36. Definition of MOLAP • MOLAP is a Multidimensional Online Analytical Processing model. The data used for analysis is stored in specialized multidimensional databases (MDDBs). The multidimensional database management systems are proprietary software systems.

  37. Difference between ROLAP/MOLAP • ROLAP stands for Relational Online Analytical Processing whereas; MOLAP stands for Multidimensional Online Analytical Processing. • In both the cases, ROLAP and MOLAP data is stored in the main warehouse. In ROLAP data is directly fetched from the main warehouse whereas, in MOLAP data is fetched from the proprietary databases MDDBs. • In ROLAP, data is stored in the form of relational tables but, in MOLAP data is stored in the form of a multidimensional array made of data cubes.

  38. ROLAP deals with large volumes of data whereas, MOLAP deals with limited data summaries kept in MDDBs. • ROLAP engines use complex SQL to fetch data from the data warehouse. However, MOLAP engine creates prefabricated and pre calculated data cubes to present multidimensional view of data to a user and to manage data sparsity in data cubes, MOLAP uses Sparse matrix technology.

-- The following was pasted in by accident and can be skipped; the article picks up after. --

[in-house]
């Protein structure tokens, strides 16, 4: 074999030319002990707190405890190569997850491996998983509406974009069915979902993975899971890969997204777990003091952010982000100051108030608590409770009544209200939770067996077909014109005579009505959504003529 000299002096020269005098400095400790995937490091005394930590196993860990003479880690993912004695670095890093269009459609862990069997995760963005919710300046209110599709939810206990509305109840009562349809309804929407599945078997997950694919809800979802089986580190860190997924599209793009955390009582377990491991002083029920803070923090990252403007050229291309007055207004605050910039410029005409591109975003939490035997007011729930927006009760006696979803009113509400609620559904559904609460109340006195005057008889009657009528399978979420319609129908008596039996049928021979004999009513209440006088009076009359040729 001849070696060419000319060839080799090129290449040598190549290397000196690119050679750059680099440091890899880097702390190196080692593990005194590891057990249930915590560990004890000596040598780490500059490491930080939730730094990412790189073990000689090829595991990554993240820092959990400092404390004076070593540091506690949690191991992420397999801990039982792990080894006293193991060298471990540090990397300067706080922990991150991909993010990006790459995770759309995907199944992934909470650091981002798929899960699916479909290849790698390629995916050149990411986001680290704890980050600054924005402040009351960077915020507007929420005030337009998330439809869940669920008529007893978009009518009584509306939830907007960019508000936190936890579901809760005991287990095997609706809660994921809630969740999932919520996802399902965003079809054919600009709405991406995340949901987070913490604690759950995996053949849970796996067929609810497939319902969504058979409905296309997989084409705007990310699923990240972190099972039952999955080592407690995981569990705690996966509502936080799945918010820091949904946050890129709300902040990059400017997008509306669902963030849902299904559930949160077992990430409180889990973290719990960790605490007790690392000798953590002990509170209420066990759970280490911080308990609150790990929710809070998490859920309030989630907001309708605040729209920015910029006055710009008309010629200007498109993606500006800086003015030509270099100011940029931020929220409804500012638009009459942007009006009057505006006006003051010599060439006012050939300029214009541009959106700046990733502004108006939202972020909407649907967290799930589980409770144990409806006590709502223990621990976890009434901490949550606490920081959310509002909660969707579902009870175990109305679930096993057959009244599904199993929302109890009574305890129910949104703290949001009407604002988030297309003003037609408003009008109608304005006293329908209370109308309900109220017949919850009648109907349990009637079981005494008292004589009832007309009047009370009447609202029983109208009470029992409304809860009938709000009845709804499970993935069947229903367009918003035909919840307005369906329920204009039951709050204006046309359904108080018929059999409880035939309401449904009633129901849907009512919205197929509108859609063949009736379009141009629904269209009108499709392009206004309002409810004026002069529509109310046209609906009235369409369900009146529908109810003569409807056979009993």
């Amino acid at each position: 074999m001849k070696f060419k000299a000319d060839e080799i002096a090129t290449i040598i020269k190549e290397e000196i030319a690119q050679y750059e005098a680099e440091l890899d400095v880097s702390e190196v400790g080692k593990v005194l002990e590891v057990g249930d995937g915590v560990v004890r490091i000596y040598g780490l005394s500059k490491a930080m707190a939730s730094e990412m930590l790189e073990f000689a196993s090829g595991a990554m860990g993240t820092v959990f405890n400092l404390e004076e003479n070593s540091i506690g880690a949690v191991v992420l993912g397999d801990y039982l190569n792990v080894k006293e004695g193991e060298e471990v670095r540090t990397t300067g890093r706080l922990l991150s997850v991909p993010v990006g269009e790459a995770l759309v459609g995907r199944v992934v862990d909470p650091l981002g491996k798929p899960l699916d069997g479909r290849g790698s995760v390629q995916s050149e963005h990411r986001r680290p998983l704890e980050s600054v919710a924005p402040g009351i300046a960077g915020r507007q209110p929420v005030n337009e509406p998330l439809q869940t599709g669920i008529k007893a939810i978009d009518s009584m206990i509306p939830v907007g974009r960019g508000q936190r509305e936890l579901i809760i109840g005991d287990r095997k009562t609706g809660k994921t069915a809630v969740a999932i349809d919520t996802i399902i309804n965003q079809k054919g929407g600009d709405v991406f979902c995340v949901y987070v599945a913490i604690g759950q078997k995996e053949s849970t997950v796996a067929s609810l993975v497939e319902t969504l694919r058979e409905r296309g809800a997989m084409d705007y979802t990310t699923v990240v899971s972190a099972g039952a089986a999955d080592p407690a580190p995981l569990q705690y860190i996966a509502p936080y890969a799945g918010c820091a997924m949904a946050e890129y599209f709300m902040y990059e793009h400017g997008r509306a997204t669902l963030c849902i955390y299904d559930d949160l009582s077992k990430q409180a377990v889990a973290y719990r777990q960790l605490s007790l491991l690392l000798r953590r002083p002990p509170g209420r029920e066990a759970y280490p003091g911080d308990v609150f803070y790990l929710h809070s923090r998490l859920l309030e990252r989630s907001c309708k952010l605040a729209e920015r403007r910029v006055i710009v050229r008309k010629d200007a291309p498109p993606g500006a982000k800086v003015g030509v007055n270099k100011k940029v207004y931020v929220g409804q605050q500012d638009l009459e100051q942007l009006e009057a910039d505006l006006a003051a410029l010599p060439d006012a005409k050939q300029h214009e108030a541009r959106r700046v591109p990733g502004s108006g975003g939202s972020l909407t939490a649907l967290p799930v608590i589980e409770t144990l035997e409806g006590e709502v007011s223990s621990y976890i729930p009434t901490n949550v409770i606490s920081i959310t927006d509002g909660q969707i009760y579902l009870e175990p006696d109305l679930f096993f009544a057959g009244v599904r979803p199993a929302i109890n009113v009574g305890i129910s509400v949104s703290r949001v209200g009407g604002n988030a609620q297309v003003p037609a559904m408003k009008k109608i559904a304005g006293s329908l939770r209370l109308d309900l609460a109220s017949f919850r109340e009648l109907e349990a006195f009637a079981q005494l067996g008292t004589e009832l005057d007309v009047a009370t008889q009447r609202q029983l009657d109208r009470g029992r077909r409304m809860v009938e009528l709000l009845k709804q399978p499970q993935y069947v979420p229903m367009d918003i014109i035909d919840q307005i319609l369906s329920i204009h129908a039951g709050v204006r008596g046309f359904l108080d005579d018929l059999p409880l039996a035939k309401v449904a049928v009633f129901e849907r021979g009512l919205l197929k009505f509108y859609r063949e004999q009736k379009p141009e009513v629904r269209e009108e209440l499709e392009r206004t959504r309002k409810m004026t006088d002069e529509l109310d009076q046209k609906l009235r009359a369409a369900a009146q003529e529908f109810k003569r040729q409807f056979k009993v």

39. ROLAP engine creates a multidimensional view of data dynamically whereas, MOLAP statically stores multidimensional view of data in proprietary databases MDDBs for a user to view it from there. • As ROLAP creates a multidimensional view of data dynamically, it is slower than MOLAP which do not waste time in creating a multidimensional view of data.

  40. What is Data Mart? • A data mart is focused on a single functional area of an organization and contains a subset of data stored in a Data Warehouse. • A data mart is a condensed version of Data Warehouse and is designed for use by a specific department, unit or set of users in an organization. E.g., Marketing, Sales, HR or finance. It is often controlled by a single department in an organization.

  41. Data Mart usually draws data from only a few sources compared to a Data warehouse. Data marts are small in size and are more flexible compared to a Data warehouse.